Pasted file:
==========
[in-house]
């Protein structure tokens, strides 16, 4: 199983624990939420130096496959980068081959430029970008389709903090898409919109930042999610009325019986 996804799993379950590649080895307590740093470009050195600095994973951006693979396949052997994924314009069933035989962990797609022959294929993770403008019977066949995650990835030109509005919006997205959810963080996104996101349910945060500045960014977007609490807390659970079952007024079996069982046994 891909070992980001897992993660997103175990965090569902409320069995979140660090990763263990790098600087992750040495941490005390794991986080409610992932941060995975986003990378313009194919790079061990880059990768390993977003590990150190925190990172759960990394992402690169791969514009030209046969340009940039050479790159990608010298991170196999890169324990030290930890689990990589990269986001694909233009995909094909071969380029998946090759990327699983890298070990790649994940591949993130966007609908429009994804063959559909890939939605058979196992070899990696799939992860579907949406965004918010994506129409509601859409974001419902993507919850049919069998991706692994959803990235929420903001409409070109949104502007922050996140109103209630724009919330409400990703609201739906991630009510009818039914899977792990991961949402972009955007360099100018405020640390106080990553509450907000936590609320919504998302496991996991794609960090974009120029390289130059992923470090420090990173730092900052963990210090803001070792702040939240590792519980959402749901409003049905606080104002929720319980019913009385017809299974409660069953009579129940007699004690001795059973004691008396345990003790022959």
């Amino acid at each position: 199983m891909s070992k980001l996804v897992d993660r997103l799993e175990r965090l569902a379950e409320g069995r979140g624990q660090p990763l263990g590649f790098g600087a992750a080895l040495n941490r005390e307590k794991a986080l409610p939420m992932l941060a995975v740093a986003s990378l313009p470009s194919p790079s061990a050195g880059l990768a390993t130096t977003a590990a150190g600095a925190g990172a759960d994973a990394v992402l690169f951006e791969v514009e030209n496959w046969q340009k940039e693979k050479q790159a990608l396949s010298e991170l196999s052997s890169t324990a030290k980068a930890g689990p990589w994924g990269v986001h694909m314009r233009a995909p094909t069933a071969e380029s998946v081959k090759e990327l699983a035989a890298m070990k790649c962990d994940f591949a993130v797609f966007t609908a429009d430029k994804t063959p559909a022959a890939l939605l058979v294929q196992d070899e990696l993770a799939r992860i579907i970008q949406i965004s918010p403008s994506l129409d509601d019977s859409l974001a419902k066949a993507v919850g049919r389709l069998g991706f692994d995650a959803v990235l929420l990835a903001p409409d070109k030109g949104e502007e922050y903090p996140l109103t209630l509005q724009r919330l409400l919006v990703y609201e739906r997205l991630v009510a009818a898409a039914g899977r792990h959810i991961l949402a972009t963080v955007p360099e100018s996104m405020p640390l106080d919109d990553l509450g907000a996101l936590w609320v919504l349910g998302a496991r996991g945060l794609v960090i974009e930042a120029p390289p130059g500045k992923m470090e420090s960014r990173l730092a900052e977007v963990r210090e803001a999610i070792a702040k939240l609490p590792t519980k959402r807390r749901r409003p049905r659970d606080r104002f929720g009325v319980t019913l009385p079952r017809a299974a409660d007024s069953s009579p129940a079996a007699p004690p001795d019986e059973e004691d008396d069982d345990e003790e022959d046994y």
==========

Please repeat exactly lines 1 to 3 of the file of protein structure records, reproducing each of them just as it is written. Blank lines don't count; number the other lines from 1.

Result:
[in-house]
């Protein structure tokens, strides 16, 4: 199983624990939420130096496959980068081959430029970008389709903090898409919109930042999610009325019986 996804799993379950590649080895307590740093470009050195600095994973951006693979396949052997994924314009069933035989962990797609022959294929993770403008019977066949995650990835030109509005919006997205959810963080996104996101349910945060500045960014977007609490807390659970079952007024079996069982046994 891909070992980001897992993660997103175990965090569902409320069995979140660090990763263990790098600087992750040495941490005390794991986080409610992932941060995975986003990378313009194919790079061990880059990768390993977003590990150190925190990172759960990394992402690169791969514009030209046969340009940039050479790159990608010298991170196999890169324990030290930890689990990589990269986001694909233009995909094909071969380029998946090759990327699983890298070990790649994940591949993130966007609908429009994804063959559909890939939605058979196992070899990696799939992860579907949406965004918010994506129409509601859409974001419902993507919850049919069998991706692994959803990235929420903001409409070109949104502007922050996140109103209630724009919330409400990703609201739906991630009510009818039914899977792990991961949402972009955007360099100018405020640390106080990553509450907000936590609320919504998302496991996991794609960090974009120029390289130059992923470090420090990173730092900052963990210090803001070792702040939240590792519980959402749901409003049905606080104002929720319980019913009385017809299974409660069953009579129940007699004690001795059973004691008396345990003790022959």
């Amino acid at each position: 199983m891909s070992k980001l996804v897992d993660r997103l799993e175990r965090l569902a379950e409320g069995r979140g624990q660090p990763l263990g590649f790098g600087a992750a080895l040495n941490r005390e307590k794991a986080l409610p939420m992932l941060a995975v740093a986003s990378l313009p470009s194919p790079s061990a050195g880059l990768a390993t130096t977003a590990a150190g600095a925190g990172a759960d994973a990394v992402l690169f951006e791969v514009e030209n496959w046969q340009k940039e693979k050479q790159a990608l396949s010298e991170l196999s052997s890169t324990a030290k980068a930890g689990p990589w994924g990269v986001h694909m314009r233009a995909p094909t069933a071969e380029s998946v081959k090759e990327l699983a035989a890298m070990k790649c962990d994940f591949a993130v797609f966007t609908a429009d430029k994804t063959p559909a022959a890939l939605l058979v294929q196992d070899e990696l993770a799939r992860i579907i970008q949406i965004s918010p403008s994506l129409d509601d019977s859409l974001a419902k066949a993507v919850g049919r389709l069998g991706f692994d995650a959803v990235l929420l990835a903001p409409d070109k030109g949104e502007e922050y903090p996140l109103t209630l509005q724009r919330l409400l919006v990703y609201e739906r997205l991630v009510a009818a898409a039914g899977r792990h959810i991961l949402a972009t963080v955007p360099e100018s996104m405020p640390l106080d919109d990553l509450g907000a996101l936590w609320v919504l349910g998302a496991r996991g945060l794609v960090i974009e930042a120029p390289p130059g500045k992923m470090e420090s960014r990173l730092a900052e977007v963990r210090e803001a999610i070792a702040k939240l609490p590792t519980k959402r807390r749901r409003p049905r659970d606080r104002f929720g009325v319980t019913l009385p079952r017809a299974a409660d007024s069953s009579p129940a079996a007699p004690p001795d019986e059973e004691d008396d069982d345990e003790e022959d046994y």